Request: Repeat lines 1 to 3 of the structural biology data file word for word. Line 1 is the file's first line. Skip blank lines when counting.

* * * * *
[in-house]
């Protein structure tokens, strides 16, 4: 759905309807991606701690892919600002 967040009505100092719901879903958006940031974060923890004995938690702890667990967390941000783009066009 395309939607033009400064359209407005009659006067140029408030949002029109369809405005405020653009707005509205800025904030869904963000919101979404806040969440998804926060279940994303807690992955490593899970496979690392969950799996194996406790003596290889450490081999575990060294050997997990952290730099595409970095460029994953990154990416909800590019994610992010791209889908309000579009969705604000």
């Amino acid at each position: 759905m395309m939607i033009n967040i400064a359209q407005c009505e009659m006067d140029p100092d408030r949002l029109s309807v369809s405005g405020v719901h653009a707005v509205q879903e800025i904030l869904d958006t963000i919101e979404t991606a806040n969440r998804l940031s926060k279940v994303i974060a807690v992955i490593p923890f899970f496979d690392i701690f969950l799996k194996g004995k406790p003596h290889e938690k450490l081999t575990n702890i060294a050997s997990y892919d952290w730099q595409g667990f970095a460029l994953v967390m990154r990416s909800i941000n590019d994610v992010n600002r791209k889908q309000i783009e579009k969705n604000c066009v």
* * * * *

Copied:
[in-house]
């Protein structure tokens, strides 16, 4: 759905309807991606701690892919600002 967040009505100092719901879903958006940031974060923890004995938690702890667990967390941000783009066009 395309939607033009400064359209407005009659006067140029408030949002029109369809405005405020653009707005509205800025904030869904963000919101979404806040969440998804926060279940994303807690992955490593899970496979690392969950799996194996406790003596290889450490081999575990060294050997997990952290730099595409970095460029994953990154990416909800590019994610992010791209889908309000579009969705604000």
């Amino acid at each position: 759905m395309m939607i033009n967040i400064a359209q407005c009505e009659m006067d140029p100092d408030r949002l029109s309807v369809s405005g405020v719901h653009a707005v509205q879903e800025i904030l869904d958006t963000i919101e979404t991606a806040n969440r998804l940031s926060k279940v994303i974060a807690v992955i490593p923890f899970f496979d690392i701690f969950l799996k194996g004995k406790p003596h290889e938690k450490l081999t575990n702890i060294a050997s997990y892919d952290w730099q595409g667990f970095a460029l994953v967390m990154r990416s909800i941000n590019d994610v992010n600002r791209k889908q309000i783009e579009k969705n604000c066009v």